Specifically, 43% say discrimination and unfair treatment because of employees’ age happens frequently; 42% mention employees’ race as the most frequent reason; and 41% say that discrimination and unfair treatment is frequently based on employees’ gender.


Ethics is a key component of a positive culture that inspires trust. Part of it is compensating fairly and orderly employees for the work they do. Turns out, that’s not always the case. We asked the respondents if they were expected to be on call and respond to work-related calls, messages, and emails outside of working hours. And a staggering 43% said they are, indeed, expected to do so  frequently. Moreover, 44% agree they are not acknowledged and fairly rewarded for their work.

Employees not being compensated for their work means they are not treated fairly and ethically. To restore trust and rebuild morale, employers should banish these damaging practices.


Another destructive ingredient of a hostile work environment is a cutthroat culture marked with backstabbing, taking credit for someone else’s work, and poor collaboration. And it appears to happen in close to half of tech companies: 42% of the respondents say antagonism and territoriality between different teams are frequent in their organizations. 

At the same time, 44% of respondents said that undeserved silencing of employees—cutting them out of key meetings and decisions—frequently happens in their company. Another example of non-collegial and undermining behavior is ‘tech-shaming:’ 41% of employees say that shaming others for not knowing the latest tech tools and terms often occurs in their workplace.

Employees feel powerless when facing a toxic work culture

The data so far have revealed several dark corners of the culture in tech companies. And it’s crushing to see how powerless employees feel in the face of toxicity.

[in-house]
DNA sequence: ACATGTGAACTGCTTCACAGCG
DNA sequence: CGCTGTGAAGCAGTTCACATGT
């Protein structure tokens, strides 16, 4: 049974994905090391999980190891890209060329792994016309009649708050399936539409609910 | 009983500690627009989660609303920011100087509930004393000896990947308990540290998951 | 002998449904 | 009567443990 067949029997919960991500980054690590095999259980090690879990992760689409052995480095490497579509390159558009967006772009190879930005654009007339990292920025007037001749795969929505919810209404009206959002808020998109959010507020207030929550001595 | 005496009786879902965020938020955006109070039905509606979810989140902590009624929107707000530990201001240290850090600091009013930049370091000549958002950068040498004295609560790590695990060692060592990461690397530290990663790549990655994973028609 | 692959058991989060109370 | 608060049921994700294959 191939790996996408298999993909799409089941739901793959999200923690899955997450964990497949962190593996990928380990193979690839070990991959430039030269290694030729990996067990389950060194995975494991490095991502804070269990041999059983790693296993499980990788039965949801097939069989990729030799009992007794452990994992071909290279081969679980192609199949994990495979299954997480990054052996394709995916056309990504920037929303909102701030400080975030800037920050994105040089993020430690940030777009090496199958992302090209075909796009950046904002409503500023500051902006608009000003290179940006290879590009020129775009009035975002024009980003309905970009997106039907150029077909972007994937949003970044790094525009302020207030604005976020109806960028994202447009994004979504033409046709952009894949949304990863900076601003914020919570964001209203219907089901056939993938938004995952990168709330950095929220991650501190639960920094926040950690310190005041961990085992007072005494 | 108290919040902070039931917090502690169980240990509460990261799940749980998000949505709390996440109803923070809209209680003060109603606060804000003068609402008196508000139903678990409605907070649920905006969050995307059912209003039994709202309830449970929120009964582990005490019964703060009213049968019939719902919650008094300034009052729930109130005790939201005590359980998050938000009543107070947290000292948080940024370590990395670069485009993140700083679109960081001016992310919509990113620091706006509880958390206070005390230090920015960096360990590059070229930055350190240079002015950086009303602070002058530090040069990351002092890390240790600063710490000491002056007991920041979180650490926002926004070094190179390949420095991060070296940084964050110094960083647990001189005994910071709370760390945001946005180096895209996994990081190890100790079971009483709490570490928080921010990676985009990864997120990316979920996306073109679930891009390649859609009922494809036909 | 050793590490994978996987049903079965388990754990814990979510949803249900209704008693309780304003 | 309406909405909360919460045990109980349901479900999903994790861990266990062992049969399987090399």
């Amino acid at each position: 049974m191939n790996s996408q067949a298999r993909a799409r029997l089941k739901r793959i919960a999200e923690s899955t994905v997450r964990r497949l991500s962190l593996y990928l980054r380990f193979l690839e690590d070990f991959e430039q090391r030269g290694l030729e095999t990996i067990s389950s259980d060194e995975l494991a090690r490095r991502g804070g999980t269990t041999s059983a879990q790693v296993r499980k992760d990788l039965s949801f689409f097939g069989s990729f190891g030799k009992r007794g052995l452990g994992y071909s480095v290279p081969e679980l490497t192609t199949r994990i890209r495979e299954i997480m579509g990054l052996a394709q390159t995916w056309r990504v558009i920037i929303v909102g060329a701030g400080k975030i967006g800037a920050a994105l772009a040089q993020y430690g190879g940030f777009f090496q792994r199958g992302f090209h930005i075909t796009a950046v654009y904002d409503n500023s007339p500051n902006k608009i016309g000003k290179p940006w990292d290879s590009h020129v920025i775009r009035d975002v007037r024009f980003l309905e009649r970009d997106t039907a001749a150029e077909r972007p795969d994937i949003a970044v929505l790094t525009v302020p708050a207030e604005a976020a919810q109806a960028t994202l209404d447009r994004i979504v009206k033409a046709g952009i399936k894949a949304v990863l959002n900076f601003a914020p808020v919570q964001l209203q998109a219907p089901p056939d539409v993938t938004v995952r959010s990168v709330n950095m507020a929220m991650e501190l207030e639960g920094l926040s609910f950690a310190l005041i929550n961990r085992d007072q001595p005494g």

Graph: How employees respond to toxic behaviors at work

When encountering toxic behaviors or situations at work, almost half (49%) of surveyed employees said they don’t do or say anything—29% because they don’t believe it will make a difference, and 20% because they’re too nervous about the consequences. 

It’s regretable to see just how many employees give up silently, without ever speaking up.  

Another finding that highlights the silent despair of employees is that almost half (45%) say toxic culture has pushed them to quiet quitting. They’re left demoralized, underproductive, and silent. To speak up, employees need to be empowered—and, right now, they’re not. 

It is a shame to find that so many employees feel powerless or afraid to speak up. Oftentimes, silence can perpetuate the problems in organizations because they remain hidden to those that might be able to do something about them. Shining a spotlight on deep rooted problems is the first step to creating change. Those that are brave enough to speak up (especially senior leaders) can begin to create new norms that make it easier for others to do the same.
—Dr Joel Davies, Senior People Scientist at Culture Amp

The dire cost of a toxic work culture

Graph: Quitting tech jobs because of toxic work culture

Unhealthy work culture causes multiple losses across an organization. But the heaviest loss is the devastating effect toxicity has on people’s health. Employees exposed to toxic behaviors or situations at work are 35% to 55% more likely to be diagnosed with a serious physical disease. In addition, multiple research suggests that when employees are experiencing unfair and unjust behaviors, their health can severely worsen. 

The data from our survey confirms this: 48% of employees agree that the toxic work environment is negatively impacting their physical health. 

What’s more, 45% of survey respondents agree that the toxic work environment is impacting their mental health. At the same time, 46% suffer from burnout because of it. This link between toxicity and worsened mental health is not new: McKinsey recently reported that toxic workplace behavior is the biggest predictor of employee burnout symptoms and intent to leave.